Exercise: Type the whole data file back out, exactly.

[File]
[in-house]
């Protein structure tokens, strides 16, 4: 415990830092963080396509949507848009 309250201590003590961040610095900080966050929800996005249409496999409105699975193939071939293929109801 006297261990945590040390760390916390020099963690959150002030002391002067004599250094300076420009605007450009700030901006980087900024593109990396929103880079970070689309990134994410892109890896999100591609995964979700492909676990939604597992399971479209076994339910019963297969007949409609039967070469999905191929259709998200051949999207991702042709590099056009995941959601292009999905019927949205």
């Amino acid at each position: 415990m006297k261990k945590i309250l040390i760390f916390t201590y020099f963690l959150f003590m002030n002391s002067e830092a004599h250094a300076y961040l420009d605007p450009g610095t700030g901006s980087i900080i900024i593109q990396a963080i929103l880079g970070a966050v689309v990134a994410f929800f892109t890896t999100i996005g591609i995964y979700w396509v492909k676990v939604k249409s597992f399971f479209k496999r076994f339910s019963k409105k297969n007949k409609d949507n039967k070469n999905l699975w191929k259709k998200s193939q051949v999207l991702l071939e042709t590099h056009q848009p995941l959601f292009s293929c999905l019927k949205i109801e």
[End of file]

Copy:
[in-house]
């Protein structure tokens, strides 16, 4: 415990830092963080396509949507848009 309250201590003590961040610095900080966050929800996005249409496999409105699975193939071939293929109801 006297261990945590040390760390916390020099963690959150002030002391002067004599250094300076420009605007450009700030901006980087900024593109990396929103880079970070689309990134994410892109890896999100591609995964979700492909676990939604597992399971479209076994339910019963297969007949409609039967070469999905191929259709998200051949999207991702042709590099056009995941959601292009999905019927949205």
């Amino acid at each position: 415990m006297k261990k945590i309250l040390i760390f916390t201590y020099f963690l959150f003590m002030n002391s002067e830092a004599h250094a300076y961040l420009d605007p450009g610095t700030g901006s980087i900080i900024i593109q990396a963080i929103l880079g970070a966050v689309v990134a994410f929800f892109t890896t999100i996005g591609i995964y979700w396509v492909k676990v939604k249409s597992f399971f479209k496999r076994f339910s019963k409105k297969n007949k409609d949507n039967k070469n999905l699975w191929k259709k998200s193939q051949v999207l991702l071939e042709t590099h056009q848009p995941l959601f292009s293929c999905l019927k949205i109801e």